When America’s major plane maker Boeing, France’s major oil company Total, and a major Middle East carrier, Etihad, get together for a serious effort to undercut traditional oil with a biofuel substitute for fossil carbon releasing kerosene it is reasonable to think something of moment is going on.
And the more so when the action is in the United Arab Emirates, atop a proverbial sea of oil, at the Abu Dhabi emirate’s Masdar Institute of Science and Technology, which is a party to the project.
This is part of the project announcement, which represents a significant firming up of previously announced biofuel initiatives in Abu Dhabi.
BIOjet Abu Dhabi will engage a broad range of stakeholders to develop a comprehensive framework for a UAE biofuel supply chain, including research and development and expanded investment in feedstock production and refining capability in the UAE and globally.
BIOjet Abu Dhabi was announced one day after Etihad Airways conducted a demonstration flight with a Boeing 777 powered in part by the first UAE-produced biokerosene from an innovative plant biomass-processing technology. The biofuel was partially converted from biomass by Total and its partner Amyris. Takreer, a wholly owned subsidiary of Abu Dhabi National Oil Co. (ADNOC), did the final aviation biofuel distillation, adding the UAE to a handful of countries that have produced and flown on their own biokerosene.
The Masdar Institute’s Sustainable Bioenergy Research Consortium, funded by Etihad Airways and Boeing, is currently researching and developing salt-tolerant plants that would be raw material for the same refining processes to produce renewable fuel.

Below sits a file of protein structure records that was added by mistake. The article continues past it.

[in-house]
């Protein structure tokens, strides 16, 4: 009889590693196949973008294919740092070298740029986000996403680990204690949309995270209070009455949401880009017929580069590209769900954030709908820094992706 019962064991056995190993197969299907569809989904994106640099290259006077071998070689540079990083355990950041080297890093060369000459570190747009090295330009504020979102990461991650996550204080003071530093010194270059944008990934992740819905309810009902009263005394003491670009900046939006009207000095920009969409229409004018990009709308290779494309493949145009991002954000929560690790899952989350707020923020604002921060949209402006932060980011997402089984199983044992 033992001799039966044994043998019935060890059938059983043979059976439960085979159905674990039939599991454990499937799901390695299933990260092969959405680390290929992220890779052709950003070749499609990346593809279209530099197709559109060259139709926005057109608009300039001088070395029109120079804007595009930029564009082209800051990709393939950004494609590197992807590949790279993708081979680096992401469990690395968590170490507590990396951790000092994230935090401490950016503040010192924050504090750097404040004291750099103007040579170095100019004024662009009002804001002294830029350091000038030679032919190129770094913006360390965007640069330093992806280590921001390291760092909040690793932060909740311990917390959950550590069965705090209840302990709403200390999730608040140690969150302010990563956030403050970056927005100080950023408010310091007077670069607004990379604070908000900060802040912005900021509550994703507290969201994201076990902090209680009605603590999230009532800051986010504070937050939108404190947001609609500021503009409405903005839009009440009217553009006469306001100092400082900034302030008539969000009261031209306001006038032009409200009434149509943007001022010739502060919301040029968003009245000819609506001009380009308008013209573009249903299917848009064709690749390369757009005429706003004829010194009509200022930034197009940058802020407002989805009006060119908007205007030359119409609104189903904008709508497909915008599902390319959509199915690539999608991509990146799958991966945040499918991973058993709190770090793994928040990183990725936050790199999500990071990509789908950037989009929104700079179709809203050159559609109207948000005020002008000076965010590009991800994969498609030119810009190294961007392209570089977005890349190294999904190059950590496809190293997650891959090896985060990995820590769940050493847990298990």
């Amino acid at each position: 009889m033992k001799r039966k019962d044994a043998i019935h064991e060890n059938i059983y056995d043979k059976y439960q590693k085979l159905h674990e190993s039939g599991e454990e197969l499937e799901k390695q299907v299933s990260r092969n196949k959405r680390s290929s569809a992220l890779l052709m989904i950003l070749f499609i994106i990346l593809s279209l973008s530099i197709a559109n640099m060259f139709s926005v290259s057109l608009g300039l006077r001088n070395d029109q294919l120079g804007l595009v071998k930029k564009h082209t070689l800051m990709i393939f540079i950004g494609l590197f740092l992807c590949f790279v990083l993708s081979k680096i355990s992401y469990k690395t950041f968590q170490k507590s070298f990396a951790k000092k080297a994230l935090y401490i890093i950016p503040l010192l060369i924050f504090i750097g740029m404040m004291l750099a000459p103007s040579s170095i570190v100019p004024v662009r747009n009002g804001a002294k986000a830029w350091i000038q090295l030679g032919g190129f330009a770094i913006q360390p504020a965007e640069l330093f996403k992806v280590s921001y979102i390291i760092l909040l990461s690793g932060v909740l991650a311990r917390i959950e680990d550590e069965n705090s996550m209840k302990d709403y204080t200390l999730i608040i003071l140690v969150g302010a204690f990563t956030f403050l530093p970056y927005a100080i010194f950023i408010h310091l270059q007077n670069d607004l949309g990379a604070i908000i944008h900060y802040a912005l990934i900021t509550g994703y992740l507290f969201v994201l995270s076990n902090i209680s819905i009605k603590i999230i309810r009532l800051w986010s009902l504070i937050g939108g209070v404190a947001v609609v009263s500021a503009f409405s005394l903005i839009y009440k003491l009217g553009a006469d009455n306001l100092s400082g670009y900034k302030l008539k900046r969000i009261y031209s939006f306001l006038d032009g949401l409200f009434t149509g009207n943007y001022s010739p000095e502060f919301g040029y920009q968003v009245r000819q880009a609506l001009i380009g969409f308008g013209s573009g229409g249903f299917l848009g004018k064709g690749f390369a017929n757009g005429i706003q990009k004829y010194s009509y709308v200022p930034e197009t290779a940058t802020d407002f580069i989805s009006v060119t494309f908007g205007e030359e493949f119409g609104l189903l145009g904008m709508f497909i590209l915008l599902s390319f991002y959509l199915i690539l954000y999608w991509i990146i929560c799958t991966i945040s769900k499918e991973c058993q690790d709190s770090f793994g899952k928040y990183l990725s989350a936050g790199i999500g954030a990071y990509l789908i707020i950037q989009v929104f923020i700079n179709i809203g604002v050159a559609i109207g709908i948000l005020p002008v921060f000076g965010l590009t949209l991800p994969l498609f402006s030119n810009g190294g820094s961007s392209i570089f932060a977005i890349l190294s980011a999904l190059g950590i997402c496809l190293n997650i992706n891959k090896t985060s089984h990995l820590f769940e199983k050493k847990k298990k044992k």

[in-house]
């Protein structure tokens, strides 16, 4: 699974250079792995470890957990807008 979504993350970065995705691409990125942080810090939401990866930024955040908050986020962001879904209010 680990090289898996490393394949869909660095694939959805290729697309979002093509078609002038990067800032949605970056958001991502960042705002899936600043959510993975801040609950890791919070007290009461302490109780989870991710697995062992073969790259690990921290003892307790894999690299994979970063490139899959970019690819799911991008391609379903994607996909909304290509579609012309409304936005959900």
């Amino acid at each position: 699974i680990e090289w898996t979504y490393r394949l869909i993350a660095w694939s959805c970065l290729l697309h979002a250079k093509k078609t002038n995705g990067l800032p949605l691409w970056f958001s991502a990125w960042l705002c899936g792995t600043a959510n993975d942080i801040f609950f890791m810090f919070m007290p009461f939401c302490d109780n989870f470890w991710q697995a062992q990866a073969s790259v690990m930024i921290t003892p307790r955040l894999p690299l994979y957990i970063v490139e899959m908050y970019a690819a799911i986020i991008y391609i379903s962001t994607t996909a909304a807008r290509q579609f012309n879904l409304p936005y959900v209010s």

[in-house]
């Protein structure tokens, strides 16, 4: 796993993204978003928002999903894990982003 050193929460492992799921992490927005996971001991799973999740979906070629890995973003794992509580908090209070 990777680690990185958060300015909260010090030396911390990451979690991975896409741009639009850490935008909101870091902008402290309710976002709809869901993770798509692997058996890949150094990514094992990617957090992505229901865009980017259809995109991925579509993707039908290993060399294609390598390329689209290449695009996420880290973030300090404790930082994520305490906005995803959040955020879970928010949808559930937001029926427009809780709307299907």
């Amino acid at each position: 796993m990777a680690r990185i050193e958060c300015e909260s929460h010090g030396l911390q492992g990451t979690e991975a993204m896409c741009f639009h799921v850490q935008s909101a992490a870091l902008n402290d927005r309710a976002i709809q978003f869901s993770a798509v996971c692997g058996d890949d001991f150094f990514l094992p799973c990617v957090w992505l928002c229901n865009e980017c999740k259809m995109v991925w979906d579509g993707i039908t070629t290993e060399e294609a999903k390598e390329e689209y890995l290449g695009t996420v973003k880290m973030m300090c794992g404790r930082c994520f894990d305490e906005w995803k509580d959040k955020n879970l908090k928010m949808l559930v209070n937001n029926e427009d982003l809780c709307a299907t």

James Hogan, President and Chief Executive Officer of Etihad Airways, said, “In collaboration with our key partners, our goal is to support and help drive the commercialisation of sustainable aviation fuel in Abu Dhabi, the region and also globally. We have made some important first steps in this process and our continued focus will be to develop further initiatives such as this which will facilitate the availability of sustainable aviation biofuels for Etihad Airways in the coming years.”
Note that the words ‘anthropogenic forced global warming’ do not appear. For some time now the various players in the race to develop biofuels to an economically competitive scale have clearly decided not to upset the sensibilities of the ignorant in their pursuit of the rewards for reducing fossil sourced carbon emissions.
Biofuels use carbon taken from the natural short term carbon exchange cycles, where the carbon is continually recycled rather than being released from fossil fuel repositories in quantities which trap excessive heat in the lower atmosphere with serious environmental consequences.
Etihad expects to start commercial flights of aircraft with bio jet fuel in five years, chief operations officer Richard Hill told Reuters.
“In five years, technology will mature for biofuel to be commercially viable. We could offer competitive fares in the industry,” he said, adding that it was too early in the project to elaborate on issues such as the total cost of investment or production capacity.